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Middle East & Africa
The Economist May 18th 2019
2 Meanwhile, ﬁghting resumed in Hodeida.
America and Saudi Arabia accuse the Houthis of being Iranian puppets. Although that is an exaggeration, the Houthis have received arms from Iran, which has a record of supporting allied militias—and of attacks on ships. The so-called tanker war between Iran and Iraq ravaged international shipping in the 1980s. But the timing of the incident in Fujairah, and the speed with which American oﬃcials blamed Iran, has raised eyebrows. Max Boot, a hawkish foreign-policy scholar, wondered whether Mr Bolton was “trying to provoke Iran into striking ﬁrst”. He and others are reminded of the Gulf of Tonkin incident—a murky naval skirmish in 1964 used by America as a pretext for expanding its involvement in Vietnam. Some oﬃcials have urged calm. John Abizaid, America’s ambassador to Saudi Arabia and a former general, called for a “thorough investigation to understand what happened [and] why it happened”. Mr Abizaid says it is not in America’s interest to have a conﬂict. Many oﬃcials in the Gulf quietly agree. It is not in theirs, either. European oﬃcials are nervous. Germany and the Netherlands suspended training operations in Iraq. Spain withdrew its frigate from the American strike group heading towards the Gulf. Major General Christopher Ghika, Britain’s senior oﬃcer in the American-led coalition against Islamic State, said: “There’s been no increased threat from Iranian-backed forces in Iraq and Syria.” His comments drew an unusual rebuke from America’s central command. On May 15th America ordered many of its diplomats to leave Iraq. Tensions are unlikely to abate. Last year Mr Trump pulled out of a deal, made in 2015, that curbed Iran’s nuclear programme in return for economic relief. Now he wants to undermine what remains of the pact. He has restored crippling sanctions on Iran. On May 8th President Hassan Rouhani said Iran would abrogate parts of the deal and gave the remaining signatories— Britain, China, France, Germany, Russia and the European Union—60 days to help Iran’s oil and banking sectors do business abroad. If they fail, Mr Rouhani warned that Iran could resume enriching uranium to higher levels of purity, which would shorten its path to a nuclear bomb. Mr Trump, for his part, runs hot and cold on Iran. He has told Iran’s leaders to call him (Mr Rouhani has spurned many such requests). He said the Fujairah incident would be “a bad problem for Iran” if it was involved yet dismissed the reported war plans as “fake news”. If America did go to war, he added, it would send “a hell of a lot more” than 120,000 troops. Such language may cheer Mr Bolton. But it leaves many feeling nervous about a cycle of escalation that looks hard to control. 7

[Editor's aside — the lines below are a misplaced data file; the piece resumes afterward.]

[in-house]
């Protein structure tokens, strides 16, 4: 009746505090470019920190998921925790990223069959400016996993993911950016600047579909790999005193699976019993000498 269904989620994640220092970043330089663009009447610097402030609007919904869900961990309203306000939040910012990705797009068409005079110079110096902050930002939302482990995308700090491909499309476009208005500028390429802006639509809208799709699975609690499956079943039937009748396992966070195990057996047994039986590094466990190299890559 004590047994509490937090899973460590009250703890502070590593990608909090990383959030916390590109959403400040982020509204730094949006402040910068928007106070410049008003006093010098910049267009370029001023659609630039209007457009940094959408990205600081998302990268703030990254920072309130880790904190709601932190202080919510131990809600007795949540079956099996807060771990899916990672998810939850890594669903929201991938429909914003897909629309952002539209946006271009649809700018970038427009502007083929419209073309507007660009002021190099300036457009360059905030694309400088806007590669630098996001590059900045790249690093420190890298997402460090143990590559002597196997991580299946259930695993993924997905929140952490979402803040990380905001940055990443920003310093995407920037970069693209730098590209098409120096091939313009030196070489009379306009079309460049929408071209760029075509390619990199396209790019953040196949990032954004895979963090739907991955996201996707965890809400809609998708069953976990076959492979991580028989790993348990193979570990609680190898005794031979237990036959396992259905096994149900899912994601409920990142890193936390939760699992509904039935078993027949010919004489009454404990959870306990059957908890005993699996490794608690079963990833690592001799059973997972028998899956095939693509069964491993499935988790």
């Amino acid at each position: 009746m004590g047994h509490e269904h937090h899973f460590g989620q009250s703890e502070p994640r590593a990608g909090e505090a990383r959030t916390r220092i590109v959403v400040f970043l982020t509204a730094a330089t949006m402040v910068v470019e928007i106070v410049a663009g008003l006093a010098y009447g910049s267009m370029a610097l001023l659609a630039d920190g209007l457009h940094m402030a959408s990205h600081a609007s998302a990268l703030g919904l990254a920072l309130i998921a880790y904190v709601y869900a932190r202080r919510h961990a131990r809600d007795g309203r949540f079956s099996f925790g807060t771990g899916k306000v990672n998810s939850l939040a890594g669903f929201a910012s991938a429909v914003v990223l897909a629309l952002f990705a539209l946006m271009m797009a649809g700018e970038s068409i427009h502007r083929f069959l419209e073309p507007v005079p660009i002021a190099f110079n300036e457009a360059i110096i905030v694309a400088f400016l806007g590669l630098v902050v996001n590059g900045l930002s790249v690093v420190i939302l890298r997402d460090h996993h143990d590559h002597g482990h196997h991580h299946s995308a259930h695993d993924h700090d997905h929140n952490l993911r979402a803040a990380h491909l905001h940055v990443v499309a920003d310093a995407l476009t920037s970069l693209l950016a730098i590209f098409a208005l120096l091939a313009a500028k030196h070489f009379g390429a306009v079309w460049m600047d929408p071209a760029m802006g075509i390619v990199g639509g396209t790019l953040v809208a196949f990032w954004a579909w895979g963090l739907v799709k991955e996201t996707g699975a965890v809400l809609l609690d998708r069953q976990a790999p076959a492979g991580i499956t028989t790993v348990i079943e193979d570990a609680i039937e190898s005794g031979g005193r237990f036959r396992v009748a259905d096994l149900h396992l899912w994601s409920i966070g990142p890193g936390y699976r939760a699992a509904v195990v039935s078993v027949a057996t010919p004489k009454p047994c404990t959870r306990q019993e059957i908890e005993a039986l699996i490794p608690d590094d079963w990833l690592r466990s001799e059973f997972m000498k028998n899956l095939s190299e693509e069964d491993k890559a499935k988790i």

Russia in the Middle East
Putin’s road to Damascus M O S CO W
The Kremlin’s military gamble in Syria is paying oﬀ more handsomely than it dared imagine. But for how long?
he great victory train clattered across eight time zones and back before groaning into a military-exhibition ground outside Moscow last month. It pulled car after car of trophies from Syria, as well as wagonloads of patriotism and conspiracy theories. Here was a pockmarked American-made Humvee; there pickup trucks turned into battering-rams for suicide carbombers. Various home-made bombs included one hidden in a can of Russian beer. Amid the fanfare of military bands, veterans on the platform recounted how Russia had intervened in 2015 to stop Syria falling into the hands of jihadists, notably Islamic State (is), who had been secretly armed by nato. “A lot of what you’re seeing here could have been delivered directly by the Americans,” explains one guide. “It’s not just my opinion. Many think so.” Never mind that Russia fought mostly against non-is groups, or that America did much to crush the is “caliphate”. Another display purported to show a chemical-weapons lab with barrels of precursors labelled in English—an apparent attempt to accuse rebels of using chlorine gas in Douma in 2018. Western powers blamed the regime of Bashar al-Assad and bombed Syrian air bases in retaliation. Propaganda aside, Russia is elated by the outcome of its intervention. It saved Mr Assad at relatively small cost to itself, became the kingmaker in Syria and returned as a power-broker in the Middle East for the ﬁrst time since the dissolution of the Sovi-
et Union. All this is gratifyingly diﬀerent from the experience of America, whose invasion of Iraq turned into a bloody debacle; or of western Europeans, whose air campaign in Libya to topple its dictator, Muammar Qaddaﬁ, sundered the country. Most important, breaking America’s hegemony in the Middle East shows that Russia is not merely a “regional power”, as Barack Obama once put it, but a global one. The “Syrian Breakthrough” tour revives the long tradition of agitpoezd (agit-trains). Stalin, for instance, used them to show oﬀ Soviet victories against the Nazis. When the latest train arrived in Moscow, young army cadets clambered onto a tank chanting “To Berlin!” Many Russians—more than one million, according to oﬃcials— have come to ogle the loot. “They’re ﬁghting not against some tribesmen shooting arrows, but against people with serious technical capabilities—tanks, armoured vehicles and mortars,” said Anton Sidorov, a salesman and veteran of the Russian navy, who brought his four-year-old son. To stop terrorism in Russia, “we have to battle terrorism outside of our territory.” Russia has surprised itself with its prowess. Many Russians recall how the intervention in Afghanistan in 1979 helped destroy the Soviet Union. Russia’s war in Georgia in 2008 exposed many inadequacies, not least the poor performance of the air force. Its annexation of Crimea and its undeclared war in eastern Ukraine in 2014 brought Western sanctions and isolation. 1